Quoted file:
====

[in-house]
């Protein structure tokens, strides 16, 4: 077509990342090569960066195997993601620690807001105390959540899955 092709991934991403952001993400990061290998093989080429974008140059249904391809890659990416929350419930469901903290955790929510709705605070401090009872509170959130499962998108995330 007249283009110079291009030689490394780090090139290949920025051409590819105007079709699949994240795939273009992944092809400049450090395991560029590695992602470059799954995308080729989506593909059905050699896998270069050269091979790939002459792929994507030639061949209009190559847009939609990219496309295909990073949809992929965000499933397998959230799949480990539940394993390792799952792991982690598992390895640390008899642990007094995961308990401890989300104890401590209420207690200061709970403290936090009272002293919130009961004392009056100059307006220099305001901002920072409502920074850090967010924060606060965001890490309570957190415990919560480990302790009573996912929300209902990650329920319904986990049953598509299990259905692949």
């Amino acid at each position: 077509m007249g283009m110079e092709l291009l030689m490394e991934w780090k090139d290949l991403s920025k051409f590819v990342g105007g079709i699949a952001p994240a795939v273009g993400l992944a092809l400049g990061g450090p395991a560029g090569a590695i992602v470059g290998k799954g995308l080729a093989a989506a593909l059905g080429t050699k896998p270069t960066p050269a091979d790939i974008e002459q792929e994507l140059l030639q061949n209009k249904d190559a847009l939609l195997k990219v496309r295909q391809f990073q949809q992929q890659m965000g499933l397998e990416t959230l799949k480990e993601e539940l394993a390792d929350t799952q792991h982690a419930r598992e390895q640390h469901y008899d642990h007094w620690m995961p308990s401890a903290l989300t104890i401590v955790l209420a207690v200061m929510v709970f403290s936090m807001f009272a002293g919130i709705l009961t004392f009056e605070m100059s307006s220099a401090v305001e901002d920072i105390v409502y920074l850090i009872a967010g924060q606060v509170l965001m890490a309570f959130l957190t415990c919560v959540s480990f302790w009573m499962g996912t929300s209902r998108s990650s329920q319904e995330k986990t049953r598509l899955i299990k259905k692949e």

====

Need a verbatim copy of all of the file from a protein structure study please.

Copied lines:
[in-house]
């Protein structure tokens, strides 16, 4: 077509990342090569960066195997993601620690807001105390959540899955 092709991934991403952001993400990061290998093989080429974008140059249904391809890659990416929350419930469901903290955790929510709705605070401090009872509170959130499962998108995330 007249283009110079291009030689490394780090090139290949920025051409590819105007079709699949994240795939273009992944092809400049450090395991560029590695992602470059799954995308080729989506593909059905050699896998270069050269091979790939002459792929994507030639061949209009190559847009939609990219496309295909990073949809992929965000499933397998959230799949480990539940394993390792799952792991982690598992390895640390008899642990007094995961308990401890989300104890401590209420207690200061709970403290936090009272002293919130009961004392009056100059307006220099305001901002920072409502920074850090967010924060606060965001890490309570957190415990919560480990302790009573996912929300209902990650329920319904986990049953598509299990259905692949």
């Amino acid at each position: 077509m007249g283009m110079e092709l291009l030689m490394e991934w780090k090139d290949l991403s920025k051409f590819v990342g105007g079709i699949a952001p994240a795939v273009g993400l992944a092809l400049g990061g450090p395991a560029g090569a590695i992602v470059g290998k799954g995308l080729a093989a989506a593909l059905g080429t050699k896998p270069t960066p050269a091979d790939i974008e002459q792929e994507l140059l030639q061949n209009k249904d190559a847009l939609l195997k990219v496309r295909q391809f990073q949809q992929q890659m965000g499933l397998e990416t959230l799949k480990e993601e539940l394993a390792d929350t799952q792991h982690a419930r598992e390895q640390h469901y008899d642990h007094w620690m995961p308990s401890a903290l989300t104890i401590v955790l209420a207690v200061m929510v709970f403290s936090m807001f009272a002293g919130i709705l009961t004392f009056e605070m100059s307006s220099a401090v305001e901002d920072i105390v409502y920074l850090i009872a967010g924060q606060v509170l965001m890490a309570f959130l957190t415990c919560v959540s480990f302790w009573m499962g996912t929300s209902r998108s990650s329920q319904e995330k986990t049953r598509l899955i299990k259905k692949e």